As part of our economics of unification research project we’re undertaking in partnership with The Education Policy Institute, we recently organised a roundtable in London. Inviting 12 notable names from The Department for Education, Multi Academy Trusts (MATs), the National Governors Association and many more organisations the event was an opportunity to find out first-hand some of the economic challenges and opportunities that face both MATs and schools joining MATs.
These types of events are always a great forum for debate and with different points of view on offer round the table, the conversation was flowing for a number of hours. Some of the points made for very interesting listening that I think would be valuable to both MATs and schools that are considering either starting or joining a MAT. That said, writing a blow-by-blow account of what was said and by who would be of little use to anyone. I think a summary of the key themes is probably the way to play it, so here goes:
Putting pedagogy first
You’d hope that in all this talk of the economics involved in education these days that it was still teaching and learning that was the focus. Encouragingly, that was a sentiment that came across very strongly during the roundtable. It was a resounding ‘yes’ to money saving and efficiencies – but only if it was about raising standards and improving the learning experience as the end game. I’m sure in practical terms this ends up being more of a trade-off than anyone would like, but it’s nice to hear that it forms an integral part of the way decisions are made. There was the feeling that any back office improvements should be exactly that – back office. Initiatives or resource changes that compromised the classroom or teachers themselves were seen as something to be avoided.
Standardisation vs autonomy debate
MATs come in all shapes and sizes. And most of the big ones just seem to be getting bigger. The bigger MATs represented in the discussion saw some value in this, and I’d be surprised if there weren’t quick significant economies of scale to be enjoyed. There’s a flipside to this though. For any expanding organisation, there’s always a challenge in maintaining what one attendee called “the local magic”.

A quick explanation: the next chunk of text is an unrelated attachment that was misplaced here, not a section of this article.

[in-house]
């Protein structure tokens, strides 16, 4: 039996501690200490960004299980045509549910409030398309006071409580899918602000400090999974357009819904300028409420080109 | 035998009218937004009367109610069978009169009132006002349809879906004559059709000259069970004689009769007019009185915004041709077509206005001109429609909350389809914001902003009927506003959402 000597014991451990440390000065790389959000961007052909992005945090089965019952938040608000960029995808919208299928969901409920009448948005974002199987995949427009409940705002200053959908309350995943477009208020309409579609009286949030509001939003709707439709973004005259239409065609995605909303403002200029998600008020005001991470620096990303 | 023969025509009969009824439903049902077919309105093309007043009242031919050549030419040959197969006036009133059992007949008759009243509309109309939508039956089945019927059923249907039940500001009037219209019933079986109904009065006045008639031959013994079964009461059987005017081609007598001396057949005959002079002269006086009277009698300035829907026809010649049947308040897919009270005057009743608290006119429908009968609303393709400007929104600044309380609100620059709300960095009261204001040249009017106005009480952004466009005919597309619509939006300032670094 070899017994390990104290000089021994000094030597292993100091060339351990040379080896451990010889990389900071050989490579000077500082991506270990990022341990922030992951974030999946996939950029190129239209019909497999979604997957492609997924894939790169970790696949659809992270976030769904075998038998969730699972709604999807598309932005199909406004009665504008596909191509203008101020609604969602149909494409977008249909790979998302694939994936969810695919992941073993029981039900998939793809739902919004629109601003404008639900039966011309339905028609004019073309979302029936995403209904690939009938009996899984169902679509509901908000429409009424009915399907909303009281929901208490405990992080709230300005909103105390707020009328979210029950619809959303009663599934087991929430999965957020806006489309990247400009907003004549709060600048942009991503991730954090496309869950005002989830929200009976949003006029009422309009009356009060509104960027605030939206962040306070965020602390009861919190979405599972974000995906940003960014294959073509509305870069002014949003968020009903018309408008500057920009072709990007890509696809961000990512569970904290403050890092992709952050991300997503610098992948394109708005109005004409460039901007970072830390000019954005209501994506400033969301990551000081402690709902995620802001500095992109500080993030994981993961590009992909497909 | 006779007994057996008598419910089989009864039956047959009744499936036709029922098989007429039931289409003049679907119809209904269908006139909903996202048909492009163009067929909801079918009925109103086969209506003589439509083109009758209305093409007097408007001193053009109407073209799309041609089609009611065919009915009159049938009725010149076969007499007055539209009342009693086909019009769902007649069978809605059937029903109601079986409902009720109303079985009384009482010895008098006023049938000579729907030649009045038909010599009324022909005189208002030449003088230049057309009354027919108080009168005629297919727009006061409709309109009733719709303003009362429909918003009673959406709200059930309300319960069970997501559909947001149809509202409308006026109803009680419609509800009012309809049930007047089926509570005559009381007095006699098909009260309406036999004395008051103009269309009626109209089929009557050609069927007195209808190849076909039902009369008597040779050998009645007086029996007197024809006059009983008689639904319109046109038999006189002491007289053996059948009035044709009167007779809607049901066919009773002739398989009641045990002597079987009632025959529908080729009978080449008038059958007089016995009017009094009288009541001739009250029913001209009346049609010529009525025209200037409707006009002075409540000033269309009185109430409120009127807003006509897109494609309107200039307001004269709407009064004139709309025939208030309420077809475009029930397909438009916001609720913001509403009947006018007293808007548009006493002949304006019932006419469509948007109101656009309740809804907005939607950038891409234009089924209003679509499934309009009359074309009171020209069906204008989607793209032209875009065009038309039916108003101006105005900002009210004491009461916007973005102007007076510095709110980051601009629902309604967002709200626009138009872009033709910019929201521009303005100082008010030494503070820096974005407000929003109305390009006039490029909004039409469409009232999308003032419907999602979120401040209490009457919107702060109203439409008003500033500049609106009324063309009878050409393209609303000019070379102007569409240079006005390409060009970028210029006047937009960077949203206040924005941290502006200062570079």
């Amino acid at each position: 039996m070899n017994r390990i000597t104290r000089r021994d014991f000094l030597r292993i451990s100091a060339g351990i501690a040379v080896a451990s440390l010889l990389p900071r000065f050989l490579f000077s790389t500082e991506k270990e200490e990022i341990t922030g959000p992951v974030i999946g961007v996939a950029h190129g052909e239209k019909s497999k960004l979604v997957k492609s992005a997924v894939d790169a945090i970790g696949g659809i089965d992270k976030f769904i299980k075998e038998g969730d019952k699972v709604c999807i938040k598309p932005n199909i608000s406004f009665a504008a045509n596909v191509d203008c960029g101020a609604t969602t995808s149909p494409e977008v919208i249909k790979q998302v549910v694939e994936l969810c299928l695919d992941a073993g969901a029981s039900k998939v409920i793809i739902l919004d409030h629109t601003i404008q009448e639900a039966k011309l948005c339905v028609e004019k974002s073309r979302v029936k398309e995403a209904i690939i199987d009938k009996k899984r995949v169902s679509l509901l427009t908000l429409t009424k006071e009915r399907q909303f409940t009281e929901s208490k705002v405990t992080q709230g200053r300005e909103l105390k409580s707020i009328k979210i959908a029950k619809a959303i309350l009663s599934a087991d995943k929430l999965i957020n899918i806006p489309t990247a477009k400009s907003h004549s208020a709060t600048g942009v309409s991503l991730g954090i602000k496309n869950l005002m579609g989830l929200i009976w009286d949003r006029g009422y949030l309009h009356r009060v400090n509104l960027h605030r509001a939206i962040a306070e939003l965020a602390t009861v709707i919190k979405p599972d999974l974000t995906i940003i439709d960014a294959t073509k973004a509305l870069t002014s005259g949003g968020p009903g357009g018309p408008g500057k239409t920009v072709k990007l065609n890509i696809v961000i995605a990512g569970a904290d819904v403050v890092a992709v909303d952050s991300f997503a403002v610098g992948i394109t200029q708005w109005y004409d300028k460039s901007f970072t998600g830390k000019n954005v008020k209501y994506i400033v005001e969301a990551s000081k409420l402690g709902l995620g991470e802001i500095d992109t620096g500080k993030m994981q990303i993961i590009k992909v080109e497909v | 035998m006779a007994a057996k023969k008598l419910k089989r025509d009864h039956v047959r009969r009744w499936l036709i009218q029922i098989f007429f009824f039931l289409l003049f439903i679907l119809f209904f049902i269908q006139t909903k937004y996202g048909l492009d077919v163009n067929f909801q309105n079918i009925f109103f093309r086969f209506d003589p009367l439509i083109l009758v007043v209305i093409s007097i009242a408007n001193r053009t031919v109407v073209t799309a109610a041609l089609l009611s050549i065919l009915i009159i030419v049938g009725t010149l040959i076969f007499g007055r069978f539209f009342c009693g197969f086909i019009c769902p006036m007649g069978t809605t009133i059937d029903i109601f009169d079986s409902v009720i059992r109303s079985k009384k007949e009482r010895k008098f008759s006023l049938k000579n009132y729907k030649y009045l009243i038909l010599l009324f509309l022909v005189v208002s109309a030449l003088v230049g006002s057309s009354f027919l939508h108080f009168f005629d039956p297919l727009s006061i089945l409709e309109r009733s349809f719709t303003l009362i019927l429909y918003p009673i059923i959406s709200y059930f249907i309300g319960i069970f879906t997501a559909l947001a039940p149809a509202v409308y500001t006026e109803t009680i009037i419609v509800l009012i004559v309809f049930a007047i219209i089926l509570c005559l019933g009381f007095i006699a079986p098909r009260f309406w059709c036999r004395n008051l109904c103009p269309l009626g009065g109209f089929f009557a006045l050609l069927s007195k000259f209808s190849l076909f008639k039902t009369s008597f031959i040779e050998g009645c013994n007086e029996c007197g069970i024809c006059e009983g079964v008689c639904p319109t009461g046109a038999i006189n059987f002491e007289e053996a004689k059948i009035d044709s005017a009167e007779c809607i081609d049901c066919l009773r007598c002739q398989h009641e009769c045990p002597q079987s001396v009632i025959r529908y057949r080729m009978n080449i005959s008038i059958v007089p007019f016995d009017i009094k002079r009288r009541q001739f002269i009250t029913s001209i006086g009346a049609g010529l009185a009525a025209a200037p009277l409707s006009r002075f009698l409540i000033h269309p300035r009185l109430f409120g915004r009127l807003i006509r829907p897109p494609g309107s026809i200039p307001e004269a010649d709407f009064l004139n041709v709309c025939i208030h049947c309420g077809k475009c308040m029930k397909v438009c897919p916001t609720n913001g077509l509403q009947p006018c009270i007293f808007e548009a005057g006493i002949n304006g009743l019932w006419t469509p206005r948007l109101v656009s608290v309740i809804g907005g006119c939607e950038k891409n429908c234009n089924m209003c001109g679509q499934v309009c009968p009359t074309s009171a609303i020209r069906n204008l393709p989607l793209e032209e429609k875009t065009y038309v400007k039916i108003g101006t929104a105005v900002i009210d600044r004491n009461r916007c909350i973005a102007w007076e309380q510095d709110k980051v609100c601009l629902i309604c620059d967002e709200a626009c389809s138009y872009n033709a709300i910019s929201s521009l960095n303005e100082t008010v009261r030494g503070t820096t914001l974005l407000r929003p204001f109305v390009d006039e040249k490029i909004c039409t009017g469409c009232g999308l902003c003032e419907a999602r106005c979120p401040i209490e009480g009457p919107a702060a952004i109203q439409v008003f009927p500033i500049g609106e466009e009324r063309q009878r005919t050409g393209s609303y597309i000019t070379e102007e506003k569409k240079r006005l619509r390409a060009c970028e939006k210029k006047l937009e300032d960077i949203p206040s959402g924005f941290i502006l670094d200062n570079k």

There’s also then the degree to which processes should be standardised across the different schools in the MAT. Standardisation helps measure performance, but to what degree can you standardise the way things are done for schools in different catchment areas? How do the differences in student intake affect this? There would also have to be more than a nod towards the individual brilliance (and frustration) that might come from the teaching faculty.
The business of MATs
What are the key considerations for academies looking to become part of a trust or looking to form a MAT? That’s a good way of summarising the basis for what turned out to be many individual points for discussion during the roundtable.
Attendees cited challenges with finding the right management team with the blend of skills they needed to take the MAT forward. Some were developing teachers into senior leadership positions within the MATs. Others had an issue in attracting function specific resource (finance professionals in particular were a common pain point).
With educational outcomes in mind, building a trust that had the right people and processes in place to deliver IT, governance, and HR was something that nearly all the trusts represented were wrestling with in their own particular way. Some were looking outside of the education sector for people who could bring different perspectives from other industries.
I certainly feel that this is the area that will benefit most from the Economics of Unification research that we’re undertaking.
Overall, the event highlighted the need for more formal research. At the moment, trusts and schools thinking about starting or joining a MAT have nothing but propaganda, anecdotal experiences of other schools and trusts and what ultimately comes down to a ‘best guess’. Adding some substance to enable school leadership teams, boards of directors within MATs and school governors to make the decision that’s in the best interest of educational outcomes in their own institution is something that’s long overdue.
The Education Policy Institute (EPI) will be launching their Economics of Unification report at the BETT show in January. You can receive it :
- By visiting the Stone stand (E240) in digital format.
- By registering to attend the launch event held as part of the School Leaders Summit in both hard copy and digital format.
- By booking to slot to meet with Stone’s MAT team (who’ll be based in the Microsoft Partner Village) in both hard copy and digital format.